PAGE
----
Digital fundraising efforts continue, with the campaign pushing the usual texts and emails asking for small-dollar contributions.
But high-dollar fundraising events are on hold, including any possibility of a joint fundraising agreement with the Democratic National Committee. That deal, typically forged between nominees and the party, would allow individual mega-donors to contribute hundreds of thousands of dollars each to the party and certain Biden operations, exponentially multiplying the usual $2,800 limits on individual contributions to the Biden campaign. But the hooks of that fundraising approach are swanky in-person events that allow donors close contact with a would-be president. No one knows when those can happen again.
Meanwhile, Biden and his aides must also react to President Donald Trump and developments in the coronavirus outbreak and response. While challengers to incumbent presidents always play a reactionary role, that’s especially true for Biden, who has built his entire campaign as a juxtaposition with Trump.
But now Trump and his team have an even more dominant media megaphone with an endless loop of White House briefings and congressional machinations in response to the crisis.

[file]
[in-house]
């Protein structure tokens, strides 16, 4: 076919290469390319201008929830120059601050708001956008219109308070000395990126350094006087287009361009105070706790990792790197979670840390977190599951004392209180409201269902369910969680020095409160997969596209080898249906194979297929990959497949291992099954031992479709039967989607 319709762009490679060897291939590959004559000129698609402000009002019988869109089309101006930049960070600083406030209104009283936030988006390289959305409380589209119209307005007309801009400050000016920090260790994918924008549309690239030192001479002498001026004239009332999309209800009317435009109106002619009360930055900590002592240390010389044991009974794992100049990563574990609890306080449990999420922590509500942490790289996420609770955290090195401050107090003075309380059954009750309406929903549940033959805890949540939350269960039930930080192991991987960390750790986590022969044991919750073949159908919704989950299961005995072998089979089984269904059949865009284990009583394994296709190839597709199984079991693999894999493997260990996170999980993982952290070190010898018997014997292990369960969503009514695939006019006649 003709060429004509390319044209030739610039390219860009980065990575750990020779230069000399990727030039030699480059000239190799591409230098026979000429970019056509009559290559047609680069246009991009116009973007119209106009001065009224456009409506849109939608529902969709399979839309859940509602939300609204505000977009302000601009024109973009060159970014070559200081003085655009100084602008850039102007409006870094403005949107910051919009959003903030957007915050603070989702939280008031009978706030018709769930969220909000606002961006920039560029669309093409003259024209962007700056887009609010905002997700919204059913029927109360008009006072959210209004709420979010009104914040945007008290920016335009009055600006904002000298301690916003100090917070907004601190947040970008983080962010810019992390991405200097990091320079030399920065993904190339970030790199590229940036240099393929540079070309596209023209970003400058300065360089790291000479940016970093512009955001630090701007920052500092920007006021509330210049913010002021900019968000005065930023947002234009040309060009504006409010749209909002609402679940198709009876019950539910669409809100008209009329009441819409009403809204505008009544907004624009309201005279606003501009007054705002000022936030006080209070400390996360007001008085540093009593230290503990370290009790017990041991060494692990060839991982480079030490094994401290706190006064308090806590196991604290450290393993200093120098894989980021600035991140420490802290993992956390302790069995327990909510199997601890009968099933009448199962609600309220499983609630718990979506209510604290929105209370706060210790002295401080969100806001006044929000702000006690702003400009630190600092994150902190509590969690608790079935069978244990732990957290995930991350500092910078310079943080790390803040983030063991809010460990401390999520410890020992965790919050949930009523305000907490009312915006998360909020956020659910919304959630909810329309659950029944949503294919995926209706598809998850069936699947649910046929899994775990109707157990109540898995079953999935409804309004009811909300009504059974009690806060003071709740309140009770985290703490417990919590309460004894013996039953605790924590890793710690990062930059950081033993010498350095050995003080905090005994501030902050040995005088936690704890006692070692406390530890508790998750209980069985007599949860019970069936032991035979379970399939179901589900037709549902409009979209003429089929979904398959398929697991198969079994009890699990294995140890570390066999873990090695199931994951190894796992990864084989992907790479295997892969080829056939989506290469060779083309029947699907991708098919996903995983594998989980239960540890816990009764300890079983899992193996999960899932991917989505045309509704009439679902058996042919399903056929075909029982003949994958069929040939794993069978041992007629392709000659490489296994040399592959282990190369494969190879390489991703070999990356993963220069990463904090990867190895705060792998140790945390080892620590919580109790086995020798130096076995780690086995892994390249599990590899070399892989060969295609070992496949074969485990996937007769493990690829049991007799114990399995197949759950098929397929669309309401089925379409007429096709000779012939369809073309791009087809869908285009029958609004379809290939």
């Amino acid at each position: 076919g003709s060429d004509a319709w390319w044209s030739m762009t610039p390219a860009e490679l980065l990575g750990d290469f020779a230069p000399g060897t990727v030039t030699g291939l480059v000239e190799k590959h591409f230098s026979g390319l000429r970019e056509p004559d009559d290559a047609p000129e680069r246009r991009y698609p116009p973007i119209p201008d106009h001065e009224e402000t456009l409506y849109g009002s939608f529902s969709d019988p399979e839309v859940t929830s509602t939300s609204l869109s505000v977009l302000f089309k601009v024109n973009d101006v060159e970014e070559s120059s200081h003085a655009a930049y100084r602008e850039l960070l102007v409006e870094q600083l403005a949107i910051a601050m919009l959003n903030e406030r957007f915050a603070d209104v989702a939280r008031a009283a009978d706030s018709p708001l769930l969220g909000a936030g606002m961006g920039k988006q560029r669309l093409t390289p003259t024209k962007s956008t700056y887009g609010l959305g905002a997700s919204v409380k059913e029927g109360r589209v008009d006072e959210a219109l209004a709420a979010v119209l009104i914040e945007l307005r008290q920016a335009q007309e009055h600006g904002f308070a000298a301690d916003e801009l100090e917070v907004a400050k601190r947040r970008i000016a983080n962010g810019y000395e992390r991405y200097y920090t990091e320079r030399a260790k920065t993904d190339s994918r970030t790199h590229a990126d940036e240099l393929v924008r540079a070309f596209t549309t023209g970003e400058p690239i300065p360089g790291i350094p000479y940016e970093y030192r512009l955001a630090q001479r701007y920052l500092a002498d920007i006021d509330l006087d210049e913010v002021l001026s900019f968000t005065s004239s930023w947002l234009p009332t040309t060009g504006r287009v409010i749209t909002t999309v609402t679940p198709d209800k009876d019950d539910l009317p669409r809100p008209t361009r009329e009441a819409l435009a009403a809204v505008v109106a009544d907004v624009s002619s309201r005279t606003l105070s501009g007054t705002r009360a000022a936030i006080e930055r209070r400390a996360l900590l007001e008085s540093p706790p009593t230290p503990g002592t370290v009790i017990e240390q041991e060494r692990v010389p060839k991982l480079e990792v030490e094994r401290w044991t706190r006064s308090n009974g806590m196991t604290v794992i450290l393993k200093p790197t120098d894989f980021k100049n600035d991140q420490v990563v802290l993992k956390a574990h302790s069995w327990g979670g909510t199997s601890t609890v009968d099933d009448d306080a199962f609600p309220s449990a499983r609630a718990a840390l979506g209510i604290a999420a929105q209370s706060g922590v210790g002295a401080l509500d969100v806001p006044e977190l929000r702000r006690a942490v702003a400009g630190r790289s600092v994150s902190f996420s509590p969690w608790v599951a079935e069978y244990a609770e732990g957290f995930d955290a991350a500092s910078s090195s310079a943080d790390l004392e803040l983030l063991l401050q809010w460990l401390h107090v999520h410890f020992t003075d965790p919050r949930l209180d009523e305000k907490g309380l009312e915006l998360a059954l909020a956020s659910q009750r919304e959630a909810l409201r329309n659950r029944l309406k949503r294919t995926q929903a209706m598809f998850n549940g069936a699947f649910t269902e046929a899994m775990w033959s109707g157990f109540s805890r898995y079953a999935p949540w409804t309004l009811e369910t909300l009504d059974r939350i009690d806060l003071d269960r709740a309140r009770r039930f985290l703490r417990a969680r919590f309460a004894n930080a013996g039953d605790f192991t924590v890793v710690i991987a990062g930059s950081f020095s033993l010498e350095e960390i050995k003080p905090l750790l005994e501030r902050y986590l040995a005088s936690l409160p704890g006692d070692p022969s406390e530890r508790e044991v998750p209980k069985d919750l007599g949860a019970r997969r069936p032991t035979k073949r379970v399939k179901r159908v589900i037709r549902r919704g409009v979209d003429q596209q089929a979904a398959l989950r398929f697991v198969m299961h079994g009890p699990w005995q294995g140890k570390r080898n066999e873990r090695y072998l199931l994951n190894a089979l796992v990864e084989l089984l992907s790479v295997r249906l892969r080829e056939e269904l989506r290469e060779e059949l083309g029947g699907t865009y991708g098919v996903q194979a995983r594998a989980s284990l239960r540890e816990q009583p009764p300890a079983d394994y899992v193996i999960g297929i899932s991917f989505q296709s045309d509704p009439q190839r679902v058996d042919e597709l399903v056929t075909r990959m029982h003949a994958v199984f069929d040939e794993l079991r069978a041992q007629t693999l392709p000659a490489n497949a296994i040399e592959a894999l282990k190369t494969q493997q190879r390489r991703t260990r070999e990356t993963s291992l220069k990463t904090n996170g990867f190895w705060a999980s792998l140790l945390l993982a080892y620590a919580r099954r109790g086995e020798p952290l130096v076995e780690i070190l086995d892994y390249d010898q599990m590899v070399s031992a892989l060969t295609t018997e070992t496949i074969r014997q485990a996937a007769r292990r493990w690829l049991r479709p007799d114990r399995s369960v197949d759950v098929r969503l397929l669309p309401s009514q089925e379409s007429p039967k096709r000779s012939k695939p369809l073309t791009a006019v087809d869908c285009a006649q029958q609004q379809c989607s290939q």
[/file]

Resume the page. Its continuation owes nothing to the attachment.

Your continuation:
As an example, Biden has used two formal addresses to pan Trump’s response as slow and inadequate. Yet since then, the president has signed an initial aid package and endorsed a massive program for direct aid to every adult American — a turn that underscores the difficulty Biden may face countering Trump with a “front-porch campaign” from Delaware.
“I think you’ve seen in the last week, certainly, that the vice president is going to put policy considerations ahead of political considerations,” Dunn said.
The immediate wild cards for Biden, though, are Sanders and the shifting primary calendar.
Though a lengthy primary could afford Biden media spotlights and fundraising hooks he might not otherwise get, Sanders’ lingering presence also delays any effort to unify a party that was damaged in 2016 by a long primary fight between Sanders and Hillary Clinton.
Mathematically, there aren’t enough delegates up in April for Biden to claim the nomination. But more likely, he’d need to win 75 percent of the delegates from scheduled contests to win the nomination outright on May 19 with Sanders still in the race. If he doesn’t, June 2 would become his more likely clinching date.
At the least, Biden and Sanders have indicated they won’t descend into a bitter fight.
Sanders was at home in Vermont last week, beginning to speak to top supporters about his campaign going forward. His team understands he has virtually no chance at the nomination, but they also said Sanders wants to leave on his own terms.
Aides who spoke on condition of anonymity to discuss the campaign’s thinking said Sanders has given them no indication of his timeline.
In a Thursday email to supporters, Sanders didn’t ask for campaign contributions for the second straight day — an indication he won’t be in the race much longer — but instead sought input on how best to combat the public health and economic effects of the coronavirus.